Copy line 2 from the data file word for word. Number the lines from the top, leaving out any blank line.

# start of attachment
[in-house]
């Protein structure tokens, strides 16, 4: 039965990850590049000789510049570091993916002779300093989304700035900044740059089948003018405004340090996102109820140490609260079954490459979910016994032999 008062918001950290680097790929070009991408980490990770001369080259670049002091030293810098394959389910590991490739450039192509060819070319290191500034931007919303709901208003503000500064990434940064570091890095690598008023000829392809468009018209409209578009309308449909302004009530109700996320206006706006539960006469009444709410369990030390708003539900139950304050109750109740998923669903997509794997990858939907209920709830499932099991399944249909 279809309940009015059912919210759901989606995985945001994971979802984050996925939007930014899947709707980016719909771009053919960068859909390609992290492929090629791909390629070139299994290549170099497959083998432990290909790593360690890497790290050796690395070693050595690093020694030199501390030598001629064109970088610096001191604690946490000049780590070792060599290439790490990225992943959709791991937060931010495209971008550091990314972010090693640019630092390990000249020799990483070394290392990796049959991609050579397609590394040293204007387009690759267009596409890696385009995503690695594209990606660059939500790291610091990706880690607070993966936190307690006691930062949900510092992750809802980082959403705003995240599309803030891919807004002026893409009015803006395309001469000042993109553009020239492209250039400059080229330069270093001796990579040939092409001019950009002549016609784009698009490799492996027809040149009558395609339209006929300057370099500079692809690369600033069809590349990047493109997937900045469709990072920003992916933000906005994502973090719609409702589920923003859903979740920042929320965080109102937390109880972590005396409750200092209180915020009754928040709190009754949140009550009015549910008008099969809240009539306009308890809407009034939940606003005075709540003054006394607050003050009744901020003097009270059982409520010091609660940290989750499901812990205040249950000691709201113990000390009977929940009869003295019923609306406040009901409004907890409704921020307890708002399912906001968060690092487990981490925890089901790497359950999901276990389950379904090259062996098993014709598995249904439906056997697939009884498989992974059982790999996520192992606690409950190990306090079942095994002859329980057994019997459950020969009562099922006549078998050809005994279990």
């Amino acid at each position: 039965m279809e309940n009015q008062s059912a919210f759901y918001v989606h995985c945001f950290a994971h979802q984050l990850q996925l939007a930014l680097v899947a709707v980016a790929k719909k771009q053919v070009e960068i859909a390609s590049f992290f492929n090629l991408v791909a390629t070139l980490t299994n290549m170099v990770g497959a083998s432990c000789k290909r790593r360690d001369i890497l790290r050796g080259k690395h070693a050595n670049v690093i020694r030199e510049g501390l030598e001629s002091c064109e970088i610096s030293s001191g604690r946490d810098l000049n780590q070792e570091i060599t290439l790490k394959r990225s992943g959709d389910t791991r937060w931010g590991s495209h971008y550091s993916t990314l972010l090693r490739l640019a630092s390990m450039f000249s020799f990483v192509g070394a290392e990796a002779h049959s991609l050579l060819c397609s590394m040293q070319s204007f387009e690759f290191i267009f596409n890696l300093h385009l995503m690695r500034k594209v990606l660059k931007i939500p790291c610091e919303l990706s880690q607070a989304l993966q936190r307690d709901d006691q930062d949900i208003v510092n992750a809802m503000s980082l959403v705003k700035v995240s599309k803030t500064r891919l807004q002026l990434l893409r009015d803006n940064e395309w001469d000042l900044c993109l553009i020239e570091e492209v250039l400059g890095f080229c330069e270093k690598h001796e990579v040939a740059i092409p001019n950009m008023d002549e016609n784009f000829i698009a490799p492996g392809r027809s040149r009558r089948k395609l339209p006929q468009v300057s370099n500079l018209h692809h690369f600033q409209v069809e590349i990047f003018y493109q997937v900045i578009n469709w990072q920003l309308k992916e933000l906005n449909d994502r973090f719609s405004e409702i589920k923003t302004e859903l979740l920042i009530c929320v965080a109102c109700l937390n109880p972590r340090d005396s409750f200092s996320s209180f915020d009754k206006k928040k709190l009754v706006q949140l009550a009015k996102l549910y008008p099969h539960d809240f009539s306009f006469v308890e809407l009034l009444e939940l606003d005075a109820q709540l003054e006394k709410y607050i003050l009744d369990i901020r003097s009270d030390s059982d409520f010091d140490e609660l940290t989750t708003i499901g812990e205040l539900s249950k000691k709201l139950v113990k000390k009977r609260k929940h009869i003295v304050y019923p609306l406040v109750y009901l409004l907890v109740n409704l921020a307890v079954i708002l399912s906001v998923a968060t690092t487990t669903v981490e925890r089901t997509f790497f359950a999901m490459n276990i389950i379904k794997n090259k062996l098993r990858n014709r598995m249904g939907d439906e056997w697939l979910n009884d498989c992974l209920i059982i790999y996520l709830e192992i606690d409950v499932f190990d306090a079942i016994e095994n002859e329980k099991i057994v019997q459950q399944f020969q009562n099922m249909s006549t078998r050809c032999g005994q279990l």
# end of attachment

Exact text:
């Protein structure tokens, strides 16, 4: 039965990850590049000789510049570091993916002779300093989304700035900044740059089948003018405004340090996102109820140490609260079954490459979910016994032999 008062918001950290680097790929070009991408980490990770001369080259670049002091030293810098394959389910590991490739450039192509060819070319290191500034931007919303709901208003503000500064990434940064570091890095690598008023000829392809468009018209409209578009309308449909302004009530109700996320206006706006539960006469009444709410369990030390708003539900139950304050109750109740998923669903997509794997990858939907209920709830499932099991399944249909 279809309940009015059912919210759901989606995985945001994971979802984050996925939007930014899947709707980016719909771009053919960068859909390609992290492929090629791909390629070139299994290549170099497959083998432990290909790593360690890497790290050796690395070693050595690093020694030199501390030598001629064109970088610096001191604690946490000049780590070792060599290439790490990225992943959709791991937060931010495209971008550091990314972010090693640019630092390990000249020799990483070394290392990796049959991609050579397609590394040293204007387009690759267009596409890696385009995503690695594209990606660059939500790291610091990706880690607070993966936190307690006691930062949900510092992750809802980082959403705003995240599309803030891919807004002026893409009015803006395309001469000042993109553009020239492209250039400059080229330069270093001796990579040939092409001019950009002549016609784009698009490799492996027809040149009558395609339209006929300057370099500079692809690369600033069809590349990047493109997937900045469709990072920003992916933000906005994502973090719609409702589920923003859903979740920042929320965080109102937390109880972590005396409750200092209180915020009754928040709190009754949140009550009015549910008008099969809240009539306009308890809407009034939940606003005075709540003054006394607050003050009744901020003097009270059982409520010091609660940290989750499901812990205040249950000691709201113990000390009977929940009869003295019923609306406040009901409004907890409704921020307890708002399912906001968060690092487990981490925890089901790497359950999901276990389950379904090259062996098993014709598995249904439906056997697939009884498989992974059982790999996520192992606690409950190990306090079942095994002859329980057994019997459950020969009562099922006549078998050809005994279990």